SU2C-Lustgarten Foundation Translational Research Team
Chimeric Antigen Receptor T Cell (CAR T) Therapy for Pancreatic Cancer
April 2017 – March 2018
This Research Team is studying CAR T cell immunotherapy in metastatic pancreatic cancer patients, looking for changes in DNA “on and off switches” (epigenetic changes) following treatment with CAR T. The team ultimately seeks to identify epigenetic changes for better understanding of why certain patients respond to treatment compared to non-responders.
SU2C-Cancer Research UK-Lustgarten Foundation Pancreatic Cancer Dream Team
Reprogramming of Transcriptional Circuitry to Control Pancreatic Cancer
January 2016 – December 2018
This Dream Team is continuing the work started on the original SU2C Pancreatic Cancer Dream Team, which found that vitamin D receptor plays an important role in determining pancreatic cancer susceptibility to chemotherapeutic agents. This Team is studying vitamin D receptors to determine if it is an effective “super-enhancer” which improves patient response to chemotherapy.
SU2C-National Science Foundation-Lustgarten Foundation Convergence Research Team
Liberating T Cell Mediated Immunity to Pancreatic Cancer
September 2015 – August 2019
The Research Team’s long-term goal is to understand the factors that lead to resistance or response in patients treated with various forms of cancer immunotherapy. In particular, the goals are to investigate patient epigenetic variation that influences the response to immunotherapy and to use epigenetic therapeutics alone or in combination with immunotherapy to inhibit tumor progression as well as to overcome resistance to immunotherapy.
The team will identify genetic and epigenetic features in CAR T cells and/or cancer cells that will help predict which patients will respond to the immunotherapy, with an eventual goal of initiating clinical trials that employ a combination of approaches to therapy. This will create strong synergy for a unified, multidimensional project aimed at generating more effective CAR T cells therapy for pancreatic cancer patients, with potential broad implications for immunotherapy directed toward other cancers.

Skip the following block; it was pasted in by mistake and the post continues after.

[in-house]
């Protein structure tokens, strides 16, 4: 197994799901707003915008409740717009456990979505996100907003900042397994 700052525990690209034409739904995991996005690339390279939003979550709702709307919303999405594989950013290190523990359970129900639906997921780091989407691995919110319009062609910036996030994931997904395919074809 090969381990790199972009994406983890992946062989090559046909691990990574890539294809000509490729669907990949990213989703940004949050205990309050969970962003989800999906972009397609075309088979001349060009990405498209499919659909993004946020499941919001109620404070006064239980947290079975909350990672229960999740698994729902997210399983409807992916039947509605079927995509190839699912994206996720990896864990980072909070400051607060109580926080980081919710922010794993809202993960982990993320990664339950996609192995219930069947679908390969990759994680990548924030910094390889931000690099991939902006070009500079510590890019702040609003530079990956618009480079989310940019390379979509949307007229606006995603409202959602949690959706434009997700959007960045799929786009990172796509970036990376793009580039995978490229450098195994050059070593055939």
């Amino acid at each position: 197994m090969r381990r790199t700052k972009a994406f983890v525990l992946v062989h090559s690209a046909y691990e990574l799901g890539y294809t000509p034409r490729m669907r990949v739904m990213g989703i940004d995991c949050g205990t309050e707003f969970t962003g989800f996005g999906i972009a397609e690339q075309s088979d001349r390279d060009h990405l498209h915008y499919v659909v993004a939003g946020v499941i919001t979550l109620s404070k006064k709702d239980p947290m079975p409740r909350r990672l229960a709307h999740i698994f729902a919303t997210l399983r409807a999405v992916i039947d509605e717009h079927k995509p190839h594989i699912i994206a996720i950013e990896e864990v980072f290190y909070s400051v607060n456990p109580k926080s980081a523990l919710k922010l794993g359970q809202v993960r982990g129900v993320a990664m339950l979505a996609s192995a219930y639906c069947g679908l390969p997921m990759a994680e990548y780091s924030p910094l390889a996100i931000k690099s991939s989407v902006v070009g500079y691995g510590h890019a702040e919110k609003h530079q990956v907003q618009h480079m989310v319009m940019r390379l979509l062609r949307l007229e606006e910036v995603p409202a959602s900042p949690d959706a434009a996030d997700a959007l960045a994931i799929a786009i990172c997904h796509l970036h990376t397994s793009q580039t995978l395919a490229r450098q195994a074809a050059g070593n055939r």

SU2C-Lustgarten Foundation Pancreatic Cancer Dream Team
Transforming Pancreatic Research to Treatable Disease
July 2014 – June 2017
This Dream Team has been investigating combinations of treatments, focused on different and unique pathways involved in immune response to treatment found in the tumor and the “stroma” or the supportive environment that sustains cancer cells in tumors. This team has achieved durable responses to treatment, with a treatment vaccine they developed.
SU2C Pancreatic Dream Team
Cutting off the Fuel Supply: A New Approach to the Treatment of Pancreatic Cancer
December 2009 – May 2015
This Dream Team evaluated combinations of treatments, seeking better patient outcomes. The Dream Team’s work led to the first approval for a new pancreatic cancer drug in 30 years. The FDA approved a new combination of drugs that enables longer survival in patients with advanced pancreatic cancer on September 6th, 2013. Pancreatic cancers are scavengers, after “eating” sugars it eats proteins to sustain itself. This drug creates a Trojan horse for the cancer to feed on and it eventually dies. This Dream Team also developed a new method of identifying pancreatic tumors that have spread to the brain and liver, which could significantly aid in diagnosis.
The combination of Abraxane and Gemcitabine is now being explored for other types of cancers. This Dream Team was also able to identify that vitamin D receptor plays an important role in determining pancreatic cancer susceptibility to chemotherapeutic agents, under continued investigation by the SU2C-Cancer Research UK-Lustgarten Dream Team.